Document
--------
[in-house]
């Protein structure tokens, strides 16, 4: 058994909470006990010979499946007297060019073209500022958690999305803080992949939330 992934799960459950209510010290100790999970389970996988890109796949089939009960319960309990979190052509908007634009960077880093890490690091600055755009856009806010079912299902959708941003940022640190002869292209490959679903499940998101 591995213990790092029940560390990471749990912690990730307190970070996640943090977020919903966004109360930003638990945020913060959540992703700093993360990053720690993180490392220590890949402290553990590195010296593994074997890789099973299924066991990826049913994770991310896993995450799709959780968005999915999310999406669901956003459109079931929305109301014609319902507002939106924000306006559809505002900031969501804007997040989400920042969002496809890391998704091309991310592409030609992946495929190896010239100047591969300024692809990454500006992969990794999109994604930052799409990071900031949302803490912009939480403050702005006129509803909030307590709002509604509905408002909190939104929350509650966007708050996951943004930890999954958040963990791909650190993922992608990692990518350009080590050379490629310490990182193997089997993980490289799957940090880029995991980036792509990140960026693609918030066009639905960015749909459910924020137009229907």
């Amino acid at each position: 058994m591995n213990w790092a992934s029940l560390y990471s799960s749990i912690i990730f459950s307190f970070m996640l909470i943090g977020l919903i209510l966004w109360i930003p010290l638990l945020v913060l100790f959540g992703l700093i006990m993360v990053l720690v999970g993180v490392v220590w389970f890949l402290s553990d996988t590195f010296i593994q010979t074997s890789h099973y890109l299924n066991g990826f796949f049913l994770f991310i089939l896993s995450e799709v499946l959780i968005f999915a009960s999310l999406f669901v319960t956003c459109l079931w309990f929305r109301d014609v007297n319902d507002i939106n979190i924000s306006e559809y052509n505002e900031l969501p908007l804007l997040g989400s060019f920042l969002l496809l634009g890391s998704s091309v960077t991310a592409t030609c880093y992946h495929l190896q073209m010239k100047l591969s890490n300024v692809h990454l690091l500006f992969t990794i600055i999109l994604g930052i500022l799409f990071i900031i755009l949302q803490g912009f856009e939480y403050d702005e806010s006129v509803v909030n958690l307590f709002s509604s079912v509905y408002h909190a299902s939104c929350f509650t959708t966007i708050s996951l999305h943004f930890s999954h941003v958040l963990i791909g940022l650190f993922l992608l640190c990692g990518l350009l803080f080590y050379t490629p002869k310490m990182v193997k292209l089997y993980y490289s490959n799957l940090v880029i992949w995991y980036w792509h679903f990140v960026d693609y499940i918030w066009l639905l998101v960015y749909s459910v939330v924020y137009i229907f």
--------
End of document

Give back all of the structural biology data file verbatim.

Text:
[in-house]
């Protein structure tokens, strides 16, 4: 058994909470006990010979499946007297060019073209500022958690999305803080992949939330 992934799960459950209510010290100790999970389970996988890109796949089939009960319960309990979190052509908007634009960077880093890490690091600055755009856009806010079912299902959708941003940022640190002869292209490959679903499940998101 591995213990790092029940560390990471749990912690990730307190970070996640943090977020919903966004109360930003638990945020913060959540992703700093993360990053720690993180490392220590890949402290553990590195010296593994074997890789099973299924066991990826049913994770991310896993995450799709959780968005999915999310999406669901956003459109079931929305109301014609319902507002939106924000306006559809505002900031969501804007997040989400920042969002496809890391998704091309991310592409030609992946495929190896010239100047591969300024692809990454500006992969990794999109994604930052799409990071900031949302803490912009939480403050702005006129509803909030307590709002509604509905408002909190939104929350509650966007708050996951943004930890999954958040963990791909650190993922992608990692990518350009080590050379490629310490990182193997089997993980490289799957940090880029995991980036792509990140960026693609918030066009639905960015749909459910924020137009229907």
């Amino acid at each position: 058994m591995n213990w790092a992934s029940l560390y990471s799960s749990i912690i990730f459950s307190f970070m996640l909470i943090g977020l919903i209510l966004w109360i930003p010290l638990l945020v913060l100790f959540g992703l700093i006990m993360v990053l720690v999970g993180v490392v220590w389970f890949l402290s553990d996988t590195f010296i593994q010979t074997s890789h099973y890109l299924n066991g990826f796949f049913l994770f991310i089939l896993s995450e799709v499946l959780i968005f999915a009960s999310l999406f669901v319960t956003c459109l079931w309990f929305r109301d014609v007297n319902d507002i939106n979190i924000s306006e559809y052509n505002e900031l969501p908007l804007l997040g989400s060019f920042l969002l496809l634009g890391s998704s091309v960077t991310a592409t030609c880093y992946h495929l190896q073209m010239k100047l591969s890490n300024v692809h990454l690091l500006f992969t990794i600055i999109l994604g930052i500022l799409f990071i900031i755009l949302q803490g912009f856009e939480y403050d702005e806010s006129v509803v909030n958690l307590f709002s509604s079912v509905y408002h909190a299902s939104c929350f509650t959708t966007i708050s996951l999305h943004f930890s999954h941003v958040l963990i791909g940022l650190f993922l992608l640190c990692g990518l350009l803080f080590y050379t490629p002869k310490m990182v193997k292209l089997y993980y490289s490959n799957l940090v880029i992949w995991y980036w792509h679903f990140v960026d693609y499940i918030w066009l639905l998101v960015y749909s459910v939330v924020y137009i229907f």